Laura Gascoigne

Laura Gascoigne is the chief art critic of The Spectator

How flabby our ideas of draughtsmanship have become

The term drawing is a broad umbrella, so in an exhibition of 120 works it helps to outline some distinctions. A good place to start is to ask what drawings are for, and that is what Oxford’s Ashmolean Museum has done with its current show of sketches by Flemish masters – staged in collaboration with

The tumultuous story behind Caravaggio’s last painting

For centuries no one knew who it was by or even what it was of. The picture that had hung unnoticed in a succession of noble palazzi in the Italian province of Salerno, with its deep chiaroscuro and close-cropped composition, looked like a Caravaggio – but after Caravaggio almost every painting in Naples did. When

The ghostly charcoals of Frank Auerbach

‘In some curious way, the practice of art and the awareness of the imminence of death are connected,’ Frank Auerbach said in 2012. ‘Otherwise, we would not find it necessary to do the work art finally does – to pin something down and take it out of time.’ There’s no sense of the imminence of

The true inventor of the superhero comic? William Blake

Among the documents in the West Sussex Record Office is an indictment for sedition of a certain William Blake. During an altercation in a Felpham garden in August 1803, he is accused by one John Scofield, a soldier in the British army then at war with France, of having shouted: ‘Damn the King. The soldiers

The genius of Yoko Ono

The first I heard of Yoko Ono was when my sister’s boyfriend brought home a little book of hers called Grapefruit. It was 1970, four years after John Lennon took the bite out of an apple that led to the break-up of the Beatles. The apple had been on a plinth in Ono’s 1966 exhibition

Winning: When Forms Come Alive, at the Hayward, reviewed

In case you didn’t know, we live in a ‘post-minimalist’ age, sculpturally speaking. Not a maximalist age, though some of the works in the Hayward’s new sculpture show are huge – an age of revolution against neatness. Who’s to blame for this call to disorder? Women. The two prime movers of this movement, if you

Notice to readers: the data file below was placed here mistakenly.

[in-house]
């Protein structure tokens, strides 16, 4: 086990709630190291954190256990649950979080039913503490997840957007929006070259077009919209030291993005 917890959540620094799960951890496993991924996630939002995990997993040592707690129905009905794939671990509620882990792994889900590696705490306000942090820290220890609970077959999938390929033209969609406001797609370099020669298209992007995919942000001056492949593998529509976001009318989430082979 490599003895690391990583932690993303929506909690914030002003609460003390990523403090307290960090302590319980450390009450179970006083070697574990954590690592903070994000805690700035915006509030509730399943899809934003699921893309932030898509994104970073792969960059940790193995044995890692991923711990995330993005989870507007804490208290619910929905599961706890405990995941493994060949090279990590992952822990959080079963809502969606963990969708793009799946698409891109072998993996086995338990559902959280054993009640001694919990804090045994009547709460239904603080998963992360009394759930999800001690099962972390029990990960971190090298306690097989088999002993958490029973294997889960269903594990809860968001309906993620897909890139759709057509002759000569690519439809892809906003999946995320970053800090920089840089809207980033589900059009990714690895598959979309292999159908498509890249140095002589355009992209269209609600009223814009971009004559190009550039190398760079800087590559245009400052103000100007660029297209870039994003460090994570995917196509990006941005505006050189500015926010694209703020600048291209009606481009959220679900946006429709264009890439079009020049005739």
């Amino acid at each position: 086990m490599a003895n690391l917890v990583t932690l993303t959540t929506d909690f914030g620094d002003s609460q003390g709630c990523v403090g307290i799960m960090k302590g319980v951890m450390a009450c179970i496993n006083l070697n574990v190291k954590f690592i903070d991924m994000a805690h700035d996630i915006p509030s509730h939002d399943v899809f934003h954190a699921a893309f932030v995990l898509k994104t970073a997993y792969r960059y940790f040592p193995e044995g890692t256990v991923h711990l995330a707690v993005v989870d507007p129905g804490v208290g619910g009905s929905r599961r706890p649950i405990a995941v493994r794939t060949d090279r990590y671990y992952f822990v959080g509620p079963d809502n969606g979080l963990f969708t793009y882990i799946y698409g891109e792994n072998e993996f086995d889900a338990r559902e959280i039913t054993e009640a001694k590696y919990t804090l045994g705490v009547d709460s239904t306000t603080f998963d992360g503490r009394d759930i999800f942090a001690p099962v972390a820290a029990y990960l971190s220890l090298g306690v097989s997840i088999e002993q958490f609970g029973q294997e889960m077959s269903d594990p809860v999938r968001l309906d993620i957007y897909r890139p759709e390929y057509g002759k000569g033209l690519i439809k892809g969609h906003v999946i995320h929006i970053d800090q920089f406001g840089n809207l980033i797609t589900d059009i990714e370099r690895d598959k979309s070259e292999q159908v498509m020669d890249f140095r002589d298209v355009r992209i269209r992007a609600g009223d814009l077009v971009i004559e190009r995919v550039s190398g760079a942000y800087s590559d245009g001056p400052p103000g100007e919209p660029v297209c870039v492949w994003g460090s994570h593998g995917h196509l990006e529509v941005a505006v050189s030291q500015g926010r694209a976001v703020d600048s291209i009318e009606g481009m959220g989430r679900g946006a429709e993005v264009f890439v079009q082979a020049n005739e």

Joyous chaos: Lucy Harwood, at Firstsite, reviewed

‘Welcome to England’s Most Misunderstood County’, reads an imitation road sign inside the entrance to Firstsite gallery. It’s part of ‘The Essex Way’ (2021), a monumental collage commissioned from local boy Michael Landy to mark the 10th anniversary of the Colchester gallery’s opening. With its discombobulating mix of illustrations of native birdlife and views of

The killer satire of James Gillray

‘I hope the day will never come when I shall neither be the subject of calumny or ridicule, for then I shall be neglected and forgotten’, is how Samuel Johnson greeted the news that James Gillray had caricatured him as Dr Pomposo. In Georgian London, a caricature was a fast-track to celebrity. And, as described

The spare, graceful, revelatory sculptures of Kim Lim

In 1989, the sculptor Lorna Green circulated a questionnaire among 320 of her female peers about their experiences as women in a male-dominated field; three years ago she sent a follow-up survey. The work of 29 respondents to both is currently on show in an instructive exhibition, If Not Now, When? Generations of Women in

A Nativity that sends shivers down the spine

Hieronymus Bosch was not a natural painter of religious images. His terrifying visions of Hell may have helped to keep congregations on the path of righteousness, but they did not inspire feelings of devotion – which could explain why none of the large altarpieces he painted remained over their altars after his death. In the